If you’re familiar with Tartan Datascapes, you know that I like to find the data management lessons that live all around us in our daily lives, beyond our research (and if you’re new here, welcome! It’s lovely to have you here). Recently, I decided to organize my board game collection which had gotten out of control, and I reflected on what lessons it taught me about data management and keeping data organized. So, if you like board games, data management, home organization, or some combination thereof, keep reading!
Tartan Datascapes is a blog featuring snapshots of the data landscape across the entire Carnegie Mellon University campus, including students, staff, and faculty from the College of Fine Arts to the School of Computer Science. Each installment of Tartan Datascapes features an individual researcher or research team, highlighting how their work contributes to the broader datascapes of CMU, as well as special features on tools and educational opportunities at CMU Libraries to support research data management. Our students, staff, and faculty from across the spectrum of domains are doing amazing work with data at our institution, and Tartan Datascapes is a great place to read about this work!
Featured with each blog are quick tips for managing your data through research data management (RDM) techniques, and information on how the University Libraries can assist you with your myriad data needs through workshops, outreach, and consultations!
For more information about Tartan Datascapes or to request a feature of your research, teaching, or coursework, please contact Dr. Hannah Gunderman, Research Data Management Consultant, at email@example.com
Hey, folks! For fans of the Animal Crossing games, tomorrow is an exciting, momentus day. On March 20th, 2020, Animal Crossing: New Horizons was released and gained millions of players across the world during its first year. During that time, I have not only played it in my personal life but I’ve also used it in my work at CMU Libraries to help bring a fun, lighthearted element to teaching data concepts.
We’ve reached February, which means that it is again time for Love Data Week! Happening entirely virtual from February 8th - 12th, we’re offering a host of awesome data-themed activities during Love Data Week to help you learn how to care for your research data and develop enthusiasm for all things data!
Hey, Datascapers! I’m happy to be back writing the first Tartan Datascapes of the year after a two-week vacation where I was consistently streaming Bob’s Burgers, playing a lot of Animal Crossing: New Horizons, and, most importantly, sleeping.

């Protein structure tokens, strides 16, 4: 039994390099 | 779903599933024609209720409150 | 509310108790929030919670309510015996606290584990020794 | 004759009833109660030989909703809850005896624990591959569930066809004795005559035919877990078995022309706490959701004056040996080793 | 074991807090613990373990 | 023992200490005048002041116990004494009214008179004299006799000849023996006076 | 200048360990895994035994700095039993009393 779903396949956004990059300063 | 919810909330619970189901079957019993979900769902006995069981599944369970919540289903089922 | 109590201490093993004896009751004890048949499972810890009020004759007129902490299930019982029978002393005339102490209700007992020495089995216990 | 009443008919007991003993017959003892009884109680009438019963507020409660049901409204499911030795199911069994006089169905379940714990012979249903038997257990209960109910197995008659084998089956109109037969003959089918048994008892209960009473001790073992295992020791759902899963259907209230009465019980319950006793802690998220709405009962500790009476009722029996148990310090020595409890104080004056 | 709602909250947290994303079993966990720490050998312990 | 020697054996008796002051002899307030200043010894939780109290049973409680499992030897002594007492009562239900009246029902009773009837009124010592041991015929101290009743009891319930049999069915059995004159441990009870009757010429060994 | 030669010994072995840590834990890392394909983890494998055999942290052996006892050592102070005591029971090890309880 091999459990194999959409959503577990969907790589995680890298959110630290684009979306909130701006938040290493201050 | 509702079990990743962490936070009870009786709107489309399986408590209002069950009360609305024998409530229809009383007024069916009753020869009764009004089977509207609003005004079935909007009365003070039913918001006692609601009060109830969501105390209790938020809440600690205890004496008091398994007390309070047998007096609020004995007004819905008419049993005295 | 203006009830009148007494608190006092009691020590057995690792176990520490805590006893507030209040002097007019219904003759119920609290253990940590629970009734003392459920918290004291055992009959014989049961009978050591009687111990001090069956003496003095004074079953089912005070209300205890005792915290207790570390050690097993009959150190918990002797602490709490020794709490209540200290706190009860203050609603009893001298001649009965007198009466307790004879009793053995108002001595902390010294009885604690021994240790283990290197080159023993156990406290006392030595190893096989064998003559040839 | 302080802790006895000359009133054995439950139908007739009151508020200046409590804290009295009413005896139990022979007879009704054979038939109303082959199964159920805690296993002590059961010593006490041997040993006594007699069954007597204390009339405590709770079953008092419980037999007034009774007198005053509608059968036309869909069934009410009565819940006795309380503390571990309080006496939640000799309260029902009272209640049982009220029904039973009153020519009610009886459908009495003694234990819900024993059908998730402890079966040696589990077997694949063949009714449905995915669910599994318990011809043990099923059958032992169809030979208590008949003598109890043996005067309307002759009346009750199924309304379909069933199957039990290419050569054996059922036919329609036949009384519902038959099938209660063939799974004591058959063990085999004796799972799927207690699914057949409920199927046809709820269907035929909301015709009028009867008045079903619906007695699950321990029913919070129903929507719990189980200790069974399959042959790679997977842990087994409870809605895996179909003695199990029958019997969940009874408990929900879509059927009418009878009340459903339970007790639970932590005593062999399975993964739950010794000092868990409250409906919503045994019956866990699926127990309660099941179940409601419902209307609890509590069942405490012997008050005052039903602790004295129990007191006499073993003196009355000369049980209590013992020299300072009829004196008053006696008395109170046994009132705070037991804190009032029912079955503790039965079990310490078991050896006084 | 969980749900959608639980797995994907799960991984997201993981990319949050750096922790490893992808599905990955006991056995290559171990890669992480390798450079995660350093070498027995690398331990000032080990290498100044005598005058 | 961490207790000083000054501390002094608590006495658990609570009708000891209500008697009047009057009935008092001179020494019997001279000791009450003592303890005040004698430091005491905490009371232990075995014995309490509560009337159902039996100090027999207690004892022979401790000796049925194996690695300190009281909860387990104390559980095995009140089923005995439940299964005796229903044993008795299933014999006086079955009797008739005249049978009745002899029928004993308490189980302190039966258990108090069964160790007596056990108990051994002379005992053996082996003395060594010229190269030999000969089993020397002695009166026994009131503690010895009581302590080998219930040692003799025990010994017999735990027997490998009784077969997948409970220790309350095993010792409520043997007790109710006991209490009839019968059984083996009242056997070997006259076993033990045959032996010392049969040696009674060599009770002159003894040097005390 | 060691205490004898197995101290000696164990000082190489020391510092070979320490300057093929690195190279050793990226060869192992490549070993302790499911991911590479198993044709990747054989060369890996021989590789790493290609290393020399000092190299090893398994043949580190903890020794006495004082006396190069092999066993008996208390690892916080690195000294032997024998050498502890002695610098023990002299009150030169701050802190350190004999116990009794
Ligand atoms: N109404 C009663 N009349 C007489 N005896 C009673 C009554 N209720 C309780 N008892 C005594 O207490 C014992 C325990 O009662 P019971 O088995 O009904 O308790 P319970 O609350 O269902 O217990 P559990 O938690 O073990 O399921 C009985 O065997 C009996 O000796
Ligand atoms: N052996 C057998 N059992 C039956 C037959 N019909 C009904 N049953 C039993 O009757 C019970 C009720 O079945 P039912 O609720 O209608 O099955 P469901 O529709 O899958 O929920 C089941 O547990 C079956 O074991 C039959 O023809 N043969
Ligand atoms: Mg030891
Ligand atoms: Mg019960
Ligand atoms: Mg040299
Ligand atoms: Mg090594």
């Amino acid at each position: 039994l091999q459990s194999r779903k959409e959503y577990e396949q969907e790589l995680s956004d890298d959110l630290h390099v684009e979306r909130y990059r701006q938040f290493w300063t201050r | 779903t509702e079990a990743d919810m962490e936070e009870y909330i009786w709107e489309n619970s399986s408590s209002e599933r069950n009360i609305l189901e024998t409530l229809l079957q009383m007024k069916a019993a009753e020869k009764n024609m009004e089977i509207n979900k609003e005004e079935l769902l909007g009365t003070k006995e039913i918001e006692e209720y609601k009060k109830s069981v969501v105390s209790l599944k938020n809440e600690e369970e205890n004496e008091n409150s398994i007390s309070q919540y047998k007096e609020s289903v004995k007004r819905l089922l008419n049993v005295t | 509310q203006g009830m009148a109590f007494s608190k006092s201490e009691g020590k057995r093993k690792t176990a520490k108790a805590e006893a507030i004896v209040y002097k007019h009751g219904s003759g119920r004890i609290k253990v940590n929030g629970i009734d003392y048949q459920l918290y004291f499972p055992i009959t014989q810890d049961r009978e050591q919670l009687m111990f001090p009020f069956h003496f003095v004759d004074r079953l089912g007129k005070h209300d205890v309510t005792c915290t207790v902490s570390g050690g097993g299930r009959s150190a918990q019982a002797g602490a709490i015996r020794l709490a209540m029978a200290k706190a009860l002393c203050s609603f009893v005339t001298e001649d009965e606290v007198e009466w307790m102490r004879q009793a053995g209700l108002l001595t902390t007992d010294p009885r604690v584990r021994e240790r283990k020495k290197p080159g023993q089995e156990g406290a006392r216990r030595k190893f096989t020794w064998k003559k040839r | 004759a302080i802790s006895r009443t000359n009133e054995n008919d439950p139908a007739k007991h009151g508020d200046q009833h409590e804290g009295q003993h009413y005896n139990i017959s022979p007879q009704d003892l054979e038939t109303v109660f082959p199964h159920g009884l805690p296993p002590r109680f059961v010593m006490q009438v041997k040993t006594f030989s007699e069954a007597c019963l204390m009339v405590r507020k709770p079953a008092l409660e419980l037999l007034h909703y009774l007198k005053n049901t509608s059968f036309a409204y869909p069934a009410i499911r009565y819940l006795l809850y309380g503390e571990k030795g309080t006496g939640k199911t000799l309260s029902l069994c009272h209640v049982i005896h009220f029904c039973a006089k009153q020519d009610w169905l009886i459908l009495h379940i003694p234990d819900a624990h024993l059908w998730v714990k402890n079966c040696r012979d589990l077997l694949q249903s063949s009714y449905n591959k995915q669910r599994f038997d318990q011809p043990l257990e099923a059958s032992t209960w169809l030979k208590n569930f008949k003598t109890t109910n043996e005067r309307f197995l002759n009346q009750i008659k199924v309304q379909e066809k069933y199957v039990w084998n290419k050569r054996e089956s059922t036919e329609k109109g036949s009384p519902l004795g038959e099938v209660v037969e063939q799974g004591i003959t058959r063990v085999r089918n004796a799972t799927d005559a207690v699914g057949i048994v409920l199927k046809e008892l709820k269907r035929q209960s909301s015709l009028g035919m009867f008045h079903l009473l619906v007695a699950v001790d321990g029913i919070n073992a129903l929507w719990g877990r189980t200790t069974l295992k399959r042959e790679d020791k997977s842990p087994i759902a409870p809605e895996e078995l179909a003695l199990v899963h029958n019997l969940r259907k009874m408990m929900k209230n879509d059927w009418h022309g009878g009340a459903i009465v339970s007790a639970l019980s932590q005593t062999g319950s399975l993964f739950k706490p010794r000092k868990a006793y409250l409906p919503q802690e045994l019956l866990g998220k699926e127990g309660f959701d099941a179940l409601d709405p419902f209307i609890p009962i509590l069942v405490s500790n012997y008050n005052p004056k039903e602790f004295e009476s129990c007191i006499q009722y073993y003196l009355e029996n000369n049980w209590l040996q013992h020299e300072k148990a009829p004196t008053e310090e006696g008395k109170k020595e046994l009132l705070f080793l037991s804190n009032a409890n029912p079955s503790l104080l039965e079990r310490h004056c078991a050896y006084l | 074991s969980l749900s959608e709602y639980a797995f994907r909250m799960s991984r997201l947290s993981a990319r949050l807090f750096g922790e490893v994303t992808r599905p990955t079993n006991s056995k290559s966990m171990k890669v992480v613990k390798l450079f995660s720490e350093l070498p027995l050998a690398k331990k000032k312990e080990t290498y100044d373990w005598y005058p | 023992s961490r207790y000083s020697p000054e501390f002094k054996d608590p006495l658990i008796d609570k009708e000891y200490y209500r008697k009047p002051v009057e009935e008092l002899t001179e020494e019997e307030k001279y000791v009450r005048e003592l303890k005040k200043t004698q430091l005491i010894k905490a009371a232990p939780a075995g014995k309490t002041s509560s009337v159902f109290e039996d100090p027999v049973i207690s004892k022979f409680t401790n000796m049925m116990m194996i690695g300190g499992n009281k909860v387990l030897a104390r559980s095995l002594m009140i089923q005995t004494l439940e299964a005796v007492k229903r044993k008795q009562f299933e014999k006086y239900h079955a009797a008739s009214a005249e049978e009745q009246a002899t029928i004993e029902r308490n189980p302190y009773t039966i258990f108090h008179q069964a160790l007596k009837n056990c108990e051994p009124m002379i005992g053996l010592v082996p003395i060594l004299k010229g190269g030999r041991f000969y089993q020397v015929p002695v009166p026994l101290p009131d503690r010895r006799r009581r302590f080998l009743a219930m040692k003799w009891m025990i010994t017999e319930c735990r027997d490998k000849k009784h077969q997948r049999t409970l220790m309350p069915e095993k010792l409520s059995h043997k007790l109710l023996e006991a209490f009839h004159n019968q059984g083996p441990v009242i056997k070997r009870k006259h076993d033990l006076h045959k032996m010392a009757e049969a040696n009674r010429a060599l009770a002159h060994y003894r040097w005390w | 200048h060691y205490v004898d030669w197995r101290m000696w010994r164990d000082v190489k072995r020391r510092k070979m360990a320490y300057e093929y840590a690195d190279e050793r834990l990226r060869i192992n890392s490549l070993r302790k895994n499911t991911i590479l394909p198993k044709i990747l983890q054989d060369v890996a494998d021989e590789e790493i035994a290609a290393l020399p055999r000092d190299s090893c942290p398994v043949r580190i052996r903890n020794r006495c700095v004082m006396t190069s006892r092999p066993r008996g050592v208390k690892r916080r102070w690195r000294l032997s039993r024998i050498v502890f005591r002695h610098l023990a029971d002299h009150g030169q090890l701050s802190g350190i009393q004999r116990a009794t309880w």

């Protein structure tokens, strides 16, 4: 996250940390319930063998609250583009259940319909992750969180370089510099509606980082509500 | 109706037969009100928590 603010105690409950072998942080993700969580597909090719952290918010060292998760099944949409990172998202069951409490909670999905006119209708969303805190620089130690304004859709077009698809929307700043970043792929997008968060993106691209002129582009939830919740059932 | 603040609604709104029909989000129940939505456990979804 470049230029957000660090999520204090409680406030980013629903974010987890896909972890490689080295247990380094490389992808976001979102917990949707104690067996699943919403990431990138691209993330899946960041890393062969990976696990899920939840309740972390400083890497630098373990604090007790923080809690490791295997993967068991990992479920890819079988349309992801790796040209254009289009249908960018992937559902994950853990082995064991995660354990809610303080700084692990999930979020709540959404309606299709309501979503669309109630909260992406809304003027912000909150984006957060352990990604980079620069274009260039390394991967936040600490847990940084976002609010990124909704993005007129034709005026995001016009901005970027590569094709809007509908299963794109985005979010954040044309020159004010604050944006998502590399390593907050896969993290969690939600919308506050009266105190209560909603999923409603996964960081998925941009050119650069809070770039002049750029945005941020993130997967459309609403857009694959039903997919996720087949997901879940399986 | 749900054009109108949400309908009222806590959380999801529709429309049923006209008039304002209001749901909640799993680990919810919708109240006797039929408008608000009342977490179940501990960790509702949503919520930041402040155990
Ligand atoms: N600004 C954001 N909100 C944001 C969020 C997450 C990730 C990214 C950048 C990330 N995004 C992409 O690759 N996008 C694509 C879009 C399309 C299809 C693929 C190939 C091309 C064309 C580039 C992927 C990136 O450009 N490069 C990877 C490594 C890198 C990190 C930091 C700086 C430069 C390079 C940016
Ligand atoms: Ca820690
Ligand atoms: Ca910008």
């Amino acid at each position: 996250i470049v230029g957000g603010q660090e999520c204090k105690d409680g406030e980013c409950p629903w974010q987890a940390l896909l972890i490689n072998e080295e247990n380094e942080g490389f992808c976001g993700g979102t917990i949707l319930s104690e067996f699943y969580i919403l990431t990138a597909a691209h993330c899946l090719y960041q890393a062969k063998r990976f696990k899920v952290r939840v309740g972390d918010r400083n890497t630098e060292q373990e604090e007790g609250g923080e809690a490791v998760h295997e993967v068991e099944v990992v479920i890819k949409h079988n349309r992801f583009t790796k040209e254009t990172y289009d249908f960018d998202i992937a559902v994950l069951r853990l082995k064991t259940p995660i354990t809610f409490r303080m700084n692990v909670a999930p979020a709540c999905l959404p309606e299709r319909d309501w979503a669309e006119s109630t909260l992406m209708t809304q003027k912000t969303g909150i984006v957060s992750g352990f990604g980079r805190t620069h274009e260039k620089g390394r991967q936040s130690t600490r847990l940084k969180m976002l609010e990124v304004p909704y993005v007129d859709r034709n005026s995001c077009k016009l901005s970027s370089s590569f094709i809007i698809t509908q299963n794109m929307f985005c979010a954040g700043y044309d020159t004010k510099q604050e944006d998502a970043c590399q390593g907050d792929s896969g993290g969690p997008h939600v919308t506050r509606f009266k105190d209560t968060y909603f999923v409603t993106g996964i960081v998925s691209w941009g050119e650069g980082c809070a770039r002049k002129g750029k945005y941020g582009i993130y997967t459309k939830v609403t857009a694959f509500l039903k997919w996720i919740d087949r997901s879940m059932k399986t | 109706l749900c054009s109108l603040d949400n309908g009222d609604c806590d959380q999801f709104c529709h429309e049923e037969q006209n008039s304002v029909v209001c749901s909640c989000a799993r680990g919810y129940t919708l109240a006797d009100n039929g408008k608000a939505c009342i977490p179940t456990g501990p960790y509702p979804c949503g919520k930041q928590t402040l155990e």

I apologize for the cliché use of the “What a Long, Strange Trip It’s Been” lyric from the Grateful Dead song "Truckin'" that can sometimes be overused to describe odd happenstances and situations over a long period of time, but it really is the perfect way to describe the year of 2020 for Tartan Datascapes (and really, 2020 in general).
For all you bibliophiles out there (a person who loves books and/or collects them), I’m certain that you’ll enjoy this blog post where I draw an irresistible connection between the front matter of books and README files. For the casual book user, I hope today's Tartan Datascapes not only increases your interest in README files, but also sparks a passion for all the lovely things that comprise a book.
Maybe it’s because I’ve been listening to a lot of YouTube ambiance videos (check out this one creating a soundscape of being in a cabin during a blizzard) and drinking copious amounts of tea, but I’ve had the word “cozy” on my mind for a few weeks now. What comes to your mind when you think of the word “cozy”? Soft blankets? A cabin with a fireplace? A basket of tiny, fuzzy bunnies? Being the data enthusiast that I am, a really interesting thing comes to mind when I think of the word “cozy”: data repositories.
You might be reading the title of this blog post and thinking “Really, Hannah? Data management in a vampire mockumentary?” Hear me out, because not only is the 2014 film What We Do in the Shadows a phenomenal story about the trials and tribulations of daily life for vampire roommates in Wellington, New Zealand, many of the themes and plotlines can be translated to data management principles and challenges!
In this mini-issue of Tartan Datascapes, I’m thrilled to signal boost an upcoming open house for our Data Collaborations Lab (dataCoLAB) at CMU Libraries, which connects researchers who need help with their datasets with individuals who have data science and computer science skills!
There’s an iconic scene from the UK science fiction television show Doctor Who in which the Doctor describes the concept of “time” as a “big ball of wibbly wobbly, timey wimey stuff.” (Video below for those who don’t know this scene!)